Monday, September 7, 2009

"Reading Rainbow" Reaches Its Final Chapter

This Is How the World Ends.

As a result of a Department of Education obsessed with policies that focus on learning fundamentals like phonics and spelling instead of comprehension, the joys of self-discovery and the value of making meaningful choices, neither PBS, nor the Corporation for Public Broadcasting will be renewing Reading Rainbow's broadcasting rights. NPR's report, "Reading Rainbow Reaches Its Final Chapter" details how the Emmy award winning 26-year-old program hosted by Levar Burton is coming to an end.

As a precocious child, I'd polished off the entire Chronicles of Narnia series by the age of eight. Twice. Reactions from my teachers varied from disbelief to outright irritation. With regards to educational programming, I was more interested in Yan Can Cook and Julia Child than the fantasyland of Mr. Rogers or the ridiculous antics of the Electric Company (no disrespect!), which I thought insulted my tender intelligence.

Reading Rainbow was one of the only children's shows I adored, especially because it was one of the precious few that treated children with dignity. Here were kids acting as tiny hosts: they liked books and they spoke on a face-to-face level about the ideas they had fostered within themselves. The cancellation of a show that openly addresses adolescent escapism seems oddly draconian.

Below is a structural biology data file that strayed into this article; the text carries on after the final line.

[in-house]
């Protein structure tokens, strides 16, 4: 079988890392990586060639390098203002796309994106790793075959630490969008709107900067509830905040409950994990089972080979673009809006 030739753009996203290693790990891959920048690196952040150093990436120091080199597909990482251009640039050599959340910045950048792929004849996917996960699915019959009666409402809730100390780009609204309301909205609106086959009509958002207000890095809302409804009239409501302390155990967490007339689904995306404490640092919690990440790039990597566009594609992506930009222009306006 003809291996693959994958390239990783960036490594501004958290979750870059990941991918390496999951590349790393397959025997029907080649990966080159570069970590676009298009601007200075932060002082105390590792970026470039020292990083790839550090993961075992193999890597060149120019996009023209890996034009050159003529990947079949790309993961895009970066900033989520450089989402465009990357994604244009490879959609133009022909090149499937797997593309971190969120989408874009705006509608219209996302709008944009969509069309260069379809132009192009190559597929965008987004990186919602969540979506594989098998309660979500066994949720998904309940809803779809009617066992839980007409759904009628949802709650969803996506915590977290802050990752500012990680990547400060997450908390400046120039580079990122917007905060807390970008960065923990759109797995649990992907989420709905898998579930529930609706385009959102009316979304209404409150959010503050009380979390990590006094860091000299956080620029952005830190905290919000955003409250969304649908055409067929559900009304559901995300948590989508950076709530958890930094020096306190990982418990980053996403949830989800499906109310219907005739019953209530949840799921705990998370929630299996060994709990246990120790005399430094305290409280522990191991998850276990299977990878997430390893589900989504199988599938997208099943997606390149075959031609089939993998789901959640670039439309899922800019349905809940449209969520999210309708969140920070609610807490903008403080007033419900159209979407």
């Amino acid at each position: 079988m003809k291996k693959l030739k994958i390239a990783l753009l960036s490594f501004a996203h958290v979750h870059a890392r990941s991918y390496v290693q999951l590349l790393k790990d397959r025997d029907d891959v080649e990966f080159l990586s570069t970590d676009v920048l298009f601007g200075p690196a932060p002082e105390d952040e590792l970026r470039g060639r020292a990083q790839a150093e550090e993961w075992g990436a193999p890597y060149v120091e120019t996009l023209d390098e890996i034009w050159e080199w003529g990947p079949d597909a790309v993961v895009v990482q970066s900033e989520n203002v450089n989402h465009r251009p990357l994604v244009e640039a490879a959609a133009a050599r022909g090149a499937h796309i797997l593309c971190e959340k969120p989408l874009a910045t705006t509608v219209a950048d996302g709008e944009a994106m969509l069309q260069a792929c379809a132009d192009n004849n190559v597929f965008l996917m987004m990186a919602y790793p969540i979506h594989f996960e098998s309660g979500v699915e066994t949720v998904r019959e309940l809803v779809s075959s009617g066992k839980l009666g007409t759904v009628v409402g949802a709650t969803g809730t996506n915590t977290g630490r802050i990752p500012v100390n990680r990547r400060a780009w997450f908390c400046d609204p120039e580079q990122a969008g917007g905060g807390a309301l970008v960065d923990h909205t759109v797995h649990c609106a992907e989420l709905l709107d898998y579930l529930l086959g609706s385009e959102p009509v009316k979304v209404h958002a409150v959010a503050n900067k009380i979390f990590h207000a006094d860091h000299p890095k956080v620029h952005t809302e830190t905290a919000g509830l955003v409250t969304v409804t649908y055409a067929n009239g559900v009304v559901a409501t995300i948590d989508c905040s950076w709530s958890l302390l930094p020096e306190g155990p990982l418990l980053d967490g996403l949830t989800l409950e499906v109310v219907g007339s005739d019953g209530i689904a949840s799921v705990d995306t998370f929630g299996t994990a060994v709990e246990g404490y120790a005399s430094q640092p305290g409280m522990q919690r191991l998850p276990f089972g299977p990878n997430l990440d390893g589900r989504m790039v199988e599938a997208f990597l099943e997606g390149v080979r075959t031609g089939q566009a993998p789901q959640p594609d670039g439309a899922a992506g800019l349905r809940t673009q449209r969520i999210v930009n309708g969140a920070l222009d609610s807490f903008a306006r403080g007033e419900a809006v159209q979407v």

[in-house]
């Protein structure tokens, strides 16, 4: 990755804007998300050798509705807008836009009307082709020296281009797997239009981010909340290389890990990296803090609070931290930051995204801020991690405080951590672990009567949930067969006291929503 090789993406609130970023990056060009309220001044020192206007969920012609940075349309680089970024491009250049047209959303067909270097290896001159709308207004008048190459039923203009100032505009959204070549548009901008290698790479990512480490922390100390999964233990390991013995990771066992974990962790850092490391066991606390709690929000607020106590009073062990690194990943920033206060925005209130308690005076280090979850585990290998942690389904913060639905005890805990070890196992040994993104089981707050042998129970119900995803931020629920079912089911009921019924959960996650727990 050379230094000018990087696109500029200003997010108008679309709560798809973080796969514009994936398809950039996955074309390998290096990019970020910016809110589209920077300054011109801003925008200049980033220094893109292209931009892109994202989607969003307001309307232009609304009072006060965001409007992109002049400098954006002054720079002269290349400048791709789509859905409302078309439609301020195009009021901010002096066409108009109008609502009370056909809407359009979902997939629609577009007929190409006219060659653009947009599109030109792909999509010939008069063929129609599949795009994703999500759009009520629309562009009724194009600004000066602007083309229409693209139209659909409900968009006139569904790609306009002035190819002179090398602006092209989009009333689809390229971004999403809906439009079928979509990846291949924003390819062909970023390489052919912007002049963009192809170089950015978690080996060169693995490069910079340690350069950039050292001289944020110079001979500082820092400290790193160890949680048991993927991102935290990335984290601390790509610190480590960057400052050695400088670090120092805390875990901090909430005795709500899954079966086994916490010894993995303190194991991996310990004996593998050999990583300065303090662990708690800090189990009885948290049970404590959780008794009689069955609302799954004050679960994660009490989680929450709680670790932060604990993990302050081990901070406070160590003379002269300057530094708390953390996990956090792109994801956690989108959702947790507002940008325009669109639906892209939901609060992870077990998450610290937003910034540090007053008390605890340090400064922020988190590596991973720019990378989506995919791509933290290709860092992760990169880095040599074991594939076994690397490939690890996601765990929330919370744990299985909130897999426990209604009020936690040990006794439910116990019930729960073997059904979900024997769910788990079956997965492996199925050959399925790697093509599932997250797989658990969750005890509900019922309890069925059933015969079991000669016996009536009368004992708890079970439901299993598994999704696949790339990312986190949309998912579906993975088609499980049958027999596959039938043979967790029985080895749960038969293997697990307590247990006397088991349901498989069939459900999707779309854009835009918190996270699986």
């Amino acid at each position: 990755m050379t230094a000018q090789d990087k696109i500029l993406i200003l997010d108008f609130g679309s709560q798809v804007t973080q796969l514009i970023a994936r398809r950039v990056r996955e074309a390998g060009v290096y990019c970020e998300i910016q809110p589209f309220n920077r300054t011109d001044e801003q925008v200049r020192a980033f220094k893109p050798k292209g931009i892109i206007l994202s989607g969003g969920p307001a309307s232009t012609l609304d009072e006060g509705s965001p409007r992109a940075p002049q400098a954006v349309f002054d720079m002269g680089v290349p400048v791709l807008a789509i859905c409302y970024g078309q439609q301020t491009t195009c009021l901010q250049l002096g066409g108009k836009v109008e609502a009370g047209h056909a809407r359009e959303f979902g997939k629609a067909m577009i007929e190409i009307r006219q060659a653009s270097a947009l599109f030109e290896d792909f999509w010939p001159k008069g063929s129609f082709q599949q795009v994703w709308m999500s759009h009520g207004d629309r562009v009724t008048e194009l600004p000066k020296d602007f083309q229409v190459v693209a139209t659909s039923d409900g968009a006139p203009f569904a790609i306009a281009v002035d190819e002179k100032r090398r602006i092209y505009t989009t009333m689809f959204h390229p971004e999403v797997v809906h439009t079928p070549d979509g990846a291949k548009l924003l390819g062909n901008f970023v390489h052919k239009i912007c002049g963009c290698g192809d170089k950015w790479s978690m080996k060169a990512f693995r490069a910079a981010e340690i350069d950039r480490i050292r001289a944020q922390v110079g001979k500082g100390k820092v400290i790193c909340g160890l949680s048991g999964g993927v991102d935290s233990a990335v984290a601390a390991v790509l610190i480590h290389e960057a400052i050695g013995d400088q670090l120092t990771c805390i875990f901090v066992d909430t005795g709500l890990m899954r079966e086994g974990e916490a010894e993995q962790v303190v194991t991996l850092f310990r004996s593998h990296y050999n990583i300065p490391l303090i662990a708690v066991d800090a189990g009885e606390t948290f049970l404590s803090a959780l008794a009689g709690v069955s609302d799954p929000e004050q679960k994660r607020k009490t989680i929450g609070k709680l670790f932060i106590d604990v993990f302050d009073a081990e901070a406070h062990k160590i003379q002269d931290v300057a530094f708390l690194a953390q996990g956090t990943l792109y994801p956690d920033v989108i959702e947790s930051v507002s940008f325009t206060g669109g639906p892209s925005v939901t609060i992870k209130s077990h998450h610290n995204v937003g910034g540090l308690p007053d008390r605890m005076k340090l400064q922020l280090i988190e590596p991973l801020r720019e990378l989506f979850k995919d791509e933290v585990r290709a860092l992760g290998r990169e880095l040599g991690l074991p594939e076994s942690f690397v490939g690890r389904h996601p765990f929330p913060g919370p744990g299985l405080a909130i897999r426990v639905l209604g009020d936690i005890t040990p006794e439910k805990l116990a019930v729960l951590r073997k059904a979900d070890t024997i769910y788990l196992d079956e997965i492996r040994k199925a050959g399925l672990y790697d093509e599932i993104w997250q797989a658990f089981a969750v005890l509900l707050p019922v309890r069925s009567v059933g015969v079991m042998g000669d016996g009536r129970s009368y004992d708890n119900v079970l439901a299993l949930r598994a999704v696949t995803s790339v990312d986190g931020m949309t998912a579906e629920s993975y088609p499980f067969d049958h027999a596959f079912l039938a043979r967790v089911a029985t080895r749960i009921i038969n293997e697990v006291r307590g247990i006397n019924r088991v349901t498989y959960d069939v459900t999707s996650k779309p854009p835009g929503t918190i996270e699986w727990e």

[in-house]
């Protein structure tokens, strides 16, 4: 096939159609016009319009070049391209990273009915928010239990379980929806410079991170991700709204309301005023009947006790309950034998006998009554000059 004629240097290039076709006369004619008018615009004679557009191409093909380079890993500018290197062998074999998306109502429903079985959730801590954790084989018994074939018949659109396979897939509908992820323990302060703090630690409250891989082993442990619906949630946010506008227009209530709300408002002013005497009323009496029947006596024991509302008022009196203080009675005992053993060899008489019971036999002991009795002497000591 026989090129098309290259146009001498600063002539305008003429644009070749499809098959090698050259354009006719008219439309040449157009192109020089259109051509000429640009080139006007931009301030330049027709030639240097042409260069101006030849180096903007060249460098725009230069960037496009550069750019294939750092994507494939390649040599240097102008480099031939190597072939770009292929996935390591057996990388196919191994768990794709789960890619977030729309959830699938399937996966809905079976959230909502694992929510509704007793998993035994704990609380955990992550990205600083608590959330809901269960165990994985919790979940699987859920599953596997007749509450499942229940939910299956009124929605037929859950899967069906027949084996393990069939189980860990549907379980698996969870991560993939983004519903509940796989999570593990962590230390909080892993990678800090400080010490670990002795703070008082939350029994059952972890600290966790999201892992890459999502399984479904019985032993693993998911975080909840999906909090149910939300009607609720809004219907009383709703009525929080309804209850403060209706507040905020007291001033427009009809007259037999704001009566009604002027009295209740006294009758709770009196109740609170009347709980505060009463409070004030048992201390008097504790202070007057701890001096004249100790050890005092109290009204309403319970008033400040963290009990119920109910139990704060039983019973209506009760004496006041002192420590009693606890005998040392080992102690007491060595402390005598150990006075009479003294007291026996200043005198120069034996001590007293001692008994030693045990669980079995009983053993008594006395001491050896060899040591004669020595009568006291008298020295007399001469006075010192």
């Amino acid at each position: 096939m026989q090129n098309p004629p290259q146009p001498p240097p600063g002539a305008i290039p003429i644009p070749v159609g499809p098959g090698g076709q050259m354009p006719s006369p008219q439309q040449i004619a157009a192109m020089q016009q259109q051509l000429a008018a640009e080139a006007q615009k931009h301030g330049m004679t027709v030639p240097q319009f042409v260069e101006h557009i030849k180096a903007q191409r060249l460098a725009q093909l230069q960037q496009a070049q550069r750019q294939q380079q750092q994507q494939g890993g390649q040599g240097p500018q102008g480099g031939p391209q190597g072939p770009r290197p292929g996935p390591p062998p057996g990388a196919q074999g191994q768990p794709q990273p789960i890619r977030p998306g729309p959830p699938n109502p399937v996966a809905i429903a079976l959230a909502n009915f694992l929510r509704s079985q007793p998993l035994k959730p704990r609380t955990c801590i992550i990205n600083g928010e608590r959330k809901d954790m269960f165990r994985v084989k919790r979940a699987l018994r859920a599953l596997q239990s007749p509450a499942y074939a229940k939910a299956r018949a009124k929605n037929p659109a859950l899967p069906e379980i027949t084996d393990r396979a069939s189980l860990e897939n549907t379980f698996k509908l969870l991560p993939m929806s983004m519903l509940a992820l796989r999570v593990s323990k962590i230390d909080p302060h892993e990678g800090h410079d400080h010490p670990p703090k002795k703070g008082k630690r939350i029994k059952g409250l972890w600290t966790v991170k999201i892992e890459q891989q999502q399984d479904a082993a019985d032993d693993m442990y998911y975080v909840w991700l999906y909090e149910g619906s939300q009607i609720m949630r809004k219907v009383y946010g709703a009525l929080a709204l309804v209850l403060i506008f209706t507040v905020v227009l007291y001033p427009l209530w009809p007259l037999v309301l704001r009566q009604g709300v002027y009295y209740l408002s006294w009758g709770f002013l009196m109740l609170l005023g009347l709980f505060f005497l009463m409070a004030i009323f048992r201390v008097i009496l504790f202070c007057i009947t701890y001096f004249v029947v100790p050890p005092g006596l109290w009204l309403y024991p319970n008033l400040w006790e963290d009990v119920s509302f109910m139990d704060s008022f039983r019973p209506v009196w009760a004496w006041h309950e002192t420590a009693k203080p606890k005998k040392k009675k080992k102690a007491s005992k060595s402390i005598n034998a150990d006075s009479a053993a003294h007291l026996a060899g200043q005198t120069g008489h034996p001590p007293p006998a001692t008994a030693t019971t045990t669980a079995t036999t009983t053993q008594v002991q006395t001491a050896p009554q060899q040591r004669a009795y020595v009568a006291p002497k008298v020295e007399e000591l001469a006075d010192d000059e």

By the time I was in the fifth grade (and making my first run at the Lord of the Rings) my elementary school had put me aside to help teach other children how to read. Even at age ten I realized you can not teach someone how to read if they don't love to read, and Reading Rainbow demonstrates that learning fundamentals (suck it NCLB!) is best accomplished by instilling a deep love of reading in children.

To this day, I can not make it through the unreasonably emotion-jerking theme song without bursting into tears. It calls to mind an age before the internet when I thought I could learn how to do anything, to be anything, or go anywhere by simply going to the library. And when the snarky teachers punished me because they couldn't believe I read the whole thing in just a couple of hours, I could just open up another book and hang out with people who were just like me.

1 comment:

  1. A sad day indeed. I heard years ago that Reading Rainbow was struggling for renewal every year, being reduced to about four new episodes a season because it didn't bring in any revenue from merchandising. No little Levar Burton dolls shoving Dora the Explorer off the shelves (and mores the pity).